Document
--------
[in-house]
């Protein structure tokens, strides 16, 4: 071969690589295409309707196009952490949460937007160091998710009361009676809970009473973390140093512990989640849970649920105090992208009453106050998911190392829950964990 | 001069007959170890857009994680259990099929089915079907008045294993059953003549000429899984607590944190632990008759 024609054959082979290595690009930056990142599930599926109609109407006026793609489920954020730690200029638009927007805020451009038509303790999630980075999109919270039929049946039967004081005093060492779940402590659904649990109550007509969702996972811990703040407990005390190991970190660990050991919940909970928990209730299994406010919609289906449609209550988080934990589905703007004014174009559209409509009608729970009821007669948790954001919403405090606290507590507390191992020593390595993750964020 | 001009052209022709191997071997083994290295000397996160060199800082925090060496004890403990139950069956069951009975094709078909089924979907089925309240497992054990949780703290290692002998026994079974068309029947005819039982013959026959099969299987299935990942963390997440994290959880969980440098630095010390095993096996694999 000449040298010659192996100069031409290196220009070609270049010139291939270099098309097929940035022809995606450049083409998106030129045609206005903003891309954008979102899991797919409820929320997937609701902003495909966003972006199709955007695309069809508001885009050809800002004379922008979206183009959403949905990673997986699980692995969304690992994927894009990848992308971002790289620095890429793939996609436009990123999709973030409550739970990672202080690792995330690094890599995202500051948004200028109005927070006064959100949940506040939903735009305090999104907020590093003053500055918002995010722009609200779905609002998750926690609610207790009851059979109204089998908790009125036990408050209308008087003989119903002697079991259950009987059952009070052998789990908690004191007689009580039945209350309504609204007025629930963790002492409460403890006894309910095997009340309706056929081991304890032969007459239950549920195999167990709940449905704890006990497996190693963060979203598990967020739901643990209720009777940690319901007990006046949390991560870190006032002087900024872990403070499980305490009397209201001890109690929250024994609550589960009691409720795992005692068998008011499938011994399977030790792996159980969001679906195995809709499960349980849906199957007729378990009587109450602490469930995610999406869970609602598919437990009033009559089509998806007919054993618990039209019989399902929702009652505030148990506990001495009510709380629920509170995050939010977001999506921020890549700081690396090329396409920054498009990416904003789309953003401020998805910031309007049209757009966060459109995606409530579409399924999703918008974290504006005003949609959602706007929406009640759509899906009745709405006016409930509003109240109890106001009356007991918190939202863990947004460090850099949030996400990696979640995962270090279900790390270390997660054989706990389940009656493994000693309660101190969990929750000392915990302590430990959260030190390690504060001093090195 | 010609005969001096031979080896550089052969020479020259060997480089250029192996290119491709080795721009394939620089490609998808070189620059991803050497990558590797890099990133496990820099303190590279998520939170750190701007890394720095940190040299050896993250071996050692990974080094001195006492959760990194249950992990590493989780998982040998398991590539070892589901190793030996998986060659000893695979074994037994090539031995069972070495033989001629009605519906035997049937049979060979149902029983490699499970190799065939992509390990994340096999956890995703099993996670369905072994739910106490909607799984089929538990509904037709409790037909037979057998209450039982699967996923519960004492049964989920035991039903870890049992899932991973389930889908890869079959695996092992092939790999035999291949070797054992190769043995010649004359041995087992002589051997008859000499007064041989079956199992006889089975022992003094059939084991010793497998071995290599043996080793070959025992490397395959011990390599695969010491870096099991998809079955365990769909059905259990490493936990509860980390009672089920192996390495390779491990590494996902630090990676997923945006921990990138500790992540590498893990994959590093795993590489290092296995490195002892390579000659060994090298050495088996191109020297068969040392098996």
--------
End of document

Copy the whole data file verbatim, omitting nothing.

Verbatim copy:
[in-house]
């Protein structure tokens, strides 16, 4: 071969690589295409309707196009952490949460937007160091998710009361009676809970009473973390140093512990989640849970649920105090992208009453106050998911190392829950964990 | 001069007959170890857009994680259990099929089915079907008045294993059953003549000429899984607590944190632990008759 024609054959082979290595690009930056990142599930599926109609109407006026793609489920954020730690200029638009927007805020451009038509303790999630980075999109919270039929049946039967004081005093060492779940402590659904649990109550007509969702996972811990703040407990005390190991970190660990050991919940909970928990209730299994406010919609289906449609209550988080934990589905703007004014174009559209409509009608729970009821007669948790954001919403405090606290507590507390191992020593390595993750964020 | 001009052209022709191997071997083994290295000397996160060199800082925090060496004890403990139950069956069951009975094709078909089924979907089925309240497992054990949780703290290692002998026994079974068309029947005819039982013959026959099969299987299935990942963390997440994290959880969980440098630095010390095993096996694999 000449040298010659192996100069031409290196220009070609270049010139291939270099098309097929940035022809995606450049083409998106030129045609206005903003891309954008979102899991797919409820929320997937609701902003495909966003972006199709955007695309069809508001885009050809800002004379922008979206183009959403949905990673997986699980692995969304690992994927894009990848992308971002790289620095890429793939996609436009990123999709973030409550739970990672202080690792995330690094890599995202500051948004200028109005927070006064959100949940506040939903735009305090999104907020590093003053500055918002995010722009609200779905609002998750926690609610207790009851059979109204089998908790009125036990408050209308008087003989119903002697079991259950009987059952009070052998789990908690004191007689009580039945209350309504609204007025629930963790002492409460403890006894309910095997009340309706056929081991304890032969007459239950549920195999167990709940449905704890006990497996190693963060979203598990967020739901643990209720009777940690319901007990006046949390991560870190006032002087900024872990403070499980305490009397209201001890109690929250024994609550589960009691409720795992005692068998008011499938011994399977030790792996159980969001679906195995809709499960349980849906199957007729378990009587109450602490469930995610999406869970609602598919437990009033009559089509998806007919054993618990039209019989399902929702009652505030148990506990001495009510709380629920509170995050939010977001999506921020890549700081690396090329396409920054498009990416904003789309953003401020998805910031309007049209757009966060459109995606409530579409399924999703918008974290504006005003949609959602706007929406009640759509899906009745709405006016409930509003109240109890106001009356007991918190939202863990947004460090850099949030996400990696979640995962270090279900790390270390997660054989706990389940009656493994000693309660101190969990929750000392915990302590430990959260030190390690504060001093090195 | 010609005969001096031979080896550089052969020479020259060997480089250029192996290119491709080795721009394939620089490609998808070189620059991803050497990558590797890099990133496990820099303190590279998520939170750190701007890394720095940190040299050896993250071996050692990974080094001195006492959760990194249950992990590493989780998982040998398991590539070892589901190793030996998986060659000893695979074994037994090539031995069972070495033989001629009605519906035997049937049979060979149902029983490699499970190799065939992509390990994340096999956890995703099993996670369905072994739910106490909607799984089929538990509904037709409790037909037979057998209450039982699967996923519960004492049964989920035991039903870890049992899932991973389930889908890869079959695996092992092939790999035999291949070797054992190769043995010649004359041995087992002589051997008859000499007064041989079956199992006889089975022992003094059939084991010793497998071995290599043996080793070959025992490397395959011990390599695969010491870096099991998809079955365990769909059905259990490493936990509860980390009672089920192996390495390779491990590494996902630090990676997923945006921990990138500790992540590498893990994959590093795993590489290092296995490195002892390579000659060994090298050495088996191109020297068969040392098996």